Veritaseum CEO Sues T-Mobile Over Sim Swap Hacks

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  • Veritaseum CEO Reggie Middleton is suing T-Mobile over numerous sim swap attacks that he says haw him lose $8.7 million in cryptocurrency in 2017
  • Middleton says he was hacked on five separate occasions in 2017 and then again in 2018 and 2019
  • Sim swapping allows hackers to access an individual’s device and as if it is their own

Veritaseum CEO Reggie Middleton has sued cell provider T-Mobile over several sim-swap attacks in 2017 that he says saw him lose $8.7 million in cryptocurrency. Middleton has taken T-Mobile to court over the hacks, which continued into 2018 and 2019 despite T-Mobile’s assurances that they would stop, in a claim that echoes the experience of other T-Mobile customers.

Veritaseum CEO Has Suffered “Severe Anxiety” Alongside Financial Losses

Veritaseum CEO Middleton states in the filing against the telecoms company that he “lost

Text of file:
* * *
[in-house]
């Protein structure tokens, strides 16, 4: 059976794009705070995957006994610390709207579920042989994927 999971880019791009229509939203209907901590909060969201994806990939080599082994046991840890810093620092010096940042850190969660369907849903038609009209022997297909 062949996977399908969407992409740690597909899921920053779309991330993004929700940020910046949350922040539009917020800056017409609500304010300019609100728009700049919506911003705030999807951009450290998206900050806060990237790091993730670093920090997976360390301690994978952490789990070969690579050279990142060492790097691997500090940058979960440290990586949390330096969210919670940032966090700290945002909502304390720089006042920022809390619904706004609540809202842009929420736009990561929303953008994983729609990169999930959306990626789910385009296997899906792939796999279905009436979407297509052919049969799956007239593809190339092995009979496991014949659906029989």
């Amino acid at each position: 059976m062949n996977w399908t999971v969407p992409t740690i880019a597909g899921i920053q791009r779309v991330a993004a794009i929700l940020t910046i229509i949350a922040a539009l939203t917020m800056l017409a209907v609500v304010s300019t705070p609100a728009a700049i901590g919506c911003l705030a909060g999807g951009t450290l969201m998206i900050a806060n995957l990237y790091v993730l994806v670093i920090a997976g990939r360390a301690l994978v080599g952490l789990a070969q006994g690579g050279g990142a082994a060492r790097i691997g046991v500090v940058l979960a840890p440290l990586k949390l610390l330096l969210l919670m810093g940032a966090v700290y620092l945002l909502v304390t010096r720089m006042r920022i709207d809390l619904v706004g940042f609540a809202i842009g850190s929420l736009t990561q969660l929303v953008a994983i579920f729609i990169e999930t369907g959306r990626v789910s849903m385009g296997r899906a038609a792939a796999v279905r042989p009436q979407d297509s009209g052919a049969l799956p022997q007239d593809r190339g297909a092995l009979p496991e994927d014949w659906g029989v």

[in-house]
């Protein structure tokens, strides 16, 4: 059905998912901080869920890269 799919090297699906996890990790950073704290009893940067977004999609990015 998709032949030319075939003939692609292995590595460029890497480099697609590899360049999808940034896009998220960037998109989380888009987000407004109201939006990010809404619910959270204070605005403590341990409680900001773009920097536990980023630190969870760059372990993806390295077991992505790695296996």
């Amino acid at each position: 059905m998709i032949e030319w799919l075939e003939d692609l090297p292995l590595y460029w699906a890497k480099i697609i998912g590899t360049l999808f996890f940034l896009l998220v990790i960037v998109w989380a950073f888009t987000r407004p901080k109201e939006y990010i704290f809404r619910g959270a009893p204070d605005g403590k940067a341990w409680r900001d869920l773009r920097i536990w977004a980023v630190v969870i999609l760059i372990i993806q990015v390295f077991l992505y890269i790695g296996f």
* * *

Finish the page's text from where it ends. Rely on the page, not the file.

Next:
$8.7 million in cryptocurrency and…suffered and continues to suffer severe anxiety, fear and emotional distress relating to the repeated instances of identity theft” as a result of the sim swap attacks that started in July 2017.

The filing attests that Middleton’s corporate Veritaseum and personal cryptocurrency addresses were accessed and drained through numerous sim swap attacks, in which individuals contacted T-Mobile pretending to be Middleton and asking that his phone number be ported to a new device. T-Mobile initially blocked these requests before eventually acquiescing, allowing hackers to gain access to his cryptocurrency fortune, which Middleton says was worth $8.7 million at the time.

This process happened on an incredible five separate occasions in 2017 alone according to Middleton, before further successful attempts in 2018 and 2019. As a result the Veritaseum CEO blames T-Mobile’s “failure to protect its customers’ highly sensitive personal and financial information” as the reason for his loss.

Sim Swap Hacks Nothing New

Sim swap attacks have become more common in recent years, with customers relying almost exclusively on the security protocols of their carrier to protect them. As we have seen with prior cases involving T-Mobile and AT&T however, these security protocols are severely lacking, allowing hackers to completely take over an individual’s device from anywhere on the planet.

Middleton is a few bucks short right now having settled with the US Securities and Exchange Commission last year over the Veritaseum ICO, which required him to hand over $8 million after the agency claimed it constituted an illegal securities sale. As well as wanting justice, this might also be behind Middleton’s actions.